The traditional publishing industry is getting a serious kicking these days. It’s a common pattern in business. An industry enjoys a protected existence for years, mergers force the eggs into fewer baskets, and the players get complacent and flabby. They overlook new technologies and bolder business models creeping up on them – in this case, Amazon. Publishers thought they were the creators of books and that their customers were the book stores. They forgot that that authors are the sole source of books and that the only paying customers are readers. Everyone else in the food chain is replaceable.
Pulling Going Grey from the publisher was a straightforward choice with a specific aim. After a number of changes in the schedule, I was now looking at a 2015 release for a book that I’d already had to rewrite because real-world events kept overtaking it as time dragged on. I couldn’t risk more repeats of that. I needed the book out ASAP, by which I meant summer 2014, still six months away.
The publisher said they couldn’t do it so I handed back the money and walked. I found another publisher who could get the book out on time, with a profit-sharing deal instead of royalties. But a chance conversation I’d had the year before made me hesitate.
I’d been talking to someone at Audible, a chat which led me to investigate all the other things that Amazon did. I realised a little late that I could publish Going Grey myself. Suddenly all I could see was ten years of being jerked around on someone else’s chain with little to show for a lot of sweat. I needed to do it myself just once, if only to feel I had some control over my career again.
Let me put this in context. I’ve had some unpleasant experiences with publishers, including breached contracts and books left marooned “in print” but unobtainable, but I’ve fared better than many other writers. I’ve never had to languish in a slush pile, I’ve had advances well above the average, and I’ve never really been stopped from writing what I wanted. I never reached the stage where a publisher wrecked a book or buried my career, unlike friends I’ve seen sunk by inexplicable decisions and foul-ups.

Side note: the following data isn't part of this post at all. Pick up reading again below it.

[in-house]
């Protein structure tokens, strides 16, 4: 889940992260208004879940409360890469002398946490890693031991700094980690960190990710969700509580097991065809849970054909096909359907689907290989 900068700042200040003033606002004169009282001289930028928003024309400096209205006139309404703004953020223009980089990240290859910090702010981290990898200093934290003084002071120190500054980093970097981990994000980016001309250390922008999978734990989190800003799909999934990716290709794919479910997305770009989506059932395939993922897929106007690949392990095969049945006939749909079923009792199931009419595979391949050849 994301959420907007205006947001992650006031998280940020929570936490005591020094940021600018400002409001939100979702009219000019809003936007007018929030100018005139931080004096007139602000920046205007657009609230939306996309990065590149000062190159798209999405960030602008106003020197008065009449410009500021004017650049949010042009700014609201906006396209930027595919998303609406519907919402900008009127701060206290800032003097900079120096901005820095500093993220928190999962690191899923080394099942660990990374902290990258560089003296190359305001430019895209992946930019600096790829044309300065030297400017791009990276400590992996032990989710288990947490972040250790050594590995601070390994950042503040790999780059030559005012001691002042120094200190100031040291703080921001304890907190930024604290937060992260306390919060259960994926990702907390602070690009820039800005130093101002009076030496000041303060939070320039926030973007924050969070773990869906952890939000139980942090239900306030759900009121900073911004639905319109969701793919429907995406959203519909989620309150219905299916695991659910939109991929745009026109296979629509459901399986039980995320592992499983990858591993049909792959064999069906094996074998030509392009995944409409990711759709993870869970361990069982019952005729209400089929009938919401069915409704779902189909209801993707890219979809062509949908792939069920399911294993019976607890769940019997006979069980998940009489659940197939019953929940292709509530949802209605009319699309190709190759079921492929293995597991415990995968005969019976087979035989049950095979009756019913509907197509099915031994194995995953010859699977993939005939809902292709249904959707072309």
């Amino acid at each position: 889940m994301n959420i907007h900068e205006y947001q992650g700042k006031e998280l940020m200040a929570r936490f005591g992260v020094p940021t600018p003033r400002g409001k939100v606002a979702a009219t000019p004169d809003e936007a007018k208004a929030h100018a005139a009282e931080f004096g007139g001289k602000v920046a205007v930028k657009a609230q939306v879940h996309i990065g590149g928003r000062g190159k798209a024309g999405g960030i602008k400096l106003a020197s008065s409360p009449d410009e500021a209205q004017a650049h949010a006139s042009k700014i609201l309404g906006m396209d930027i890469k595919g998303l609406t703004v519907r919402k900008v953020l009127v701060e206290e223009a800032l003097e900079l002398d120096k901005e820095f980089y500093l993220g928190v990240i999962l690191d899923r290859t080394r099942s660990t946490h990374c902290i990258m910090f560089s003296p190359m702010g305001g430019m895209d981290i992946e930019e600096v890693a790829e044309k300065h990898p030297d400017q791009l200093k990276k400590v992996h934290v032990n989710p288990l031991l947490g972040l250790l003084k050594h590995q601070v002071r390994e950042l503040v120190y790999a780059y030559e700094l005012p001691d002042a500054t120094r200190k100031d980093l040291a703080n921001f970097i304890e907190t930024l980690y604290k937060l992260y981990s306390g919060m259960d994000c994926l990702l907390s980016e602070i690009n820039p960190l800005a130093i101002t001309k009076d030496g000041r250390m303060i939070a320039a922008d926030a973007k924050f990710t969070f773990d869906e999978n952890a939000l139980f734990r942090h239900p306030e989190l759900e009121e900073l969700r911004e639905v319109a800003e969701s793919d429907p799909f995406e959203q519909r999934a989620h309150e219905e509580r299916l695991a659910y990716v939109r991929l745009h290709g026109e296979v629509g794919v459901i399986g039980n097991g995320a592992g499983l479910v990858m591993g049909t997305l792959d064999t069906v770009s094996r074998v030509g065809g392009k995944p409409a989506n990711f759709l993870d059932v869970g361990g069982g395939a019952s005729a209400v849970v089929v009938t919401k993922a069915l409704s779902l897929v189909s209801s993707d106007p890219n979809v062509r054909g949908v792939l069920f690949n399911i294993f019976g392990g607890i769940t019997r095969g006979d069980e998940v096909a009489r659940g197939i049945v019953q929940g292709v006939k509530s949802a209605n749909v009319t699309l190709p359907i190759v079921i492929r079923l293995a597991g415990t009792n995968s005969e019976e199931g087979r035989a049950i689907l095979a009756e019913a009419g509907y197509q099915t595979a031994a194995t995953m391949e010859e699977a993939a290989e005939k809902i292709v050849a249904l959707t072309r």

But I’ve made more in royalties from one moderately successful, short-run franchise comic series than I’ve made in ten years of royalties from novels, more than half of which were best-sellers. That illustrates the reality of traditional publishing even for apparently successful authors. Unless you’re one of a small handful of mega best-selling writers, you’re not the one getting rich off your work.
Big Publishing was a gatekeeper, not for quality (boy, that’s a feature on its own) but for distribution. It effectively controlled entry into the big book chains, especially in the USA, the largest English language market. Without Big Pub, you were going nowhere. Now the chains are vanishing, e-books are booming, and Amazon sells it all anyway. It was my wake-up call: it wasn’t just Going Grey I had to worry about. I now had to consider whether publishers could do anything for me in the future. All I could see was an industry getting slower, clinging increasingly to what worked in the past, and doing less for authors.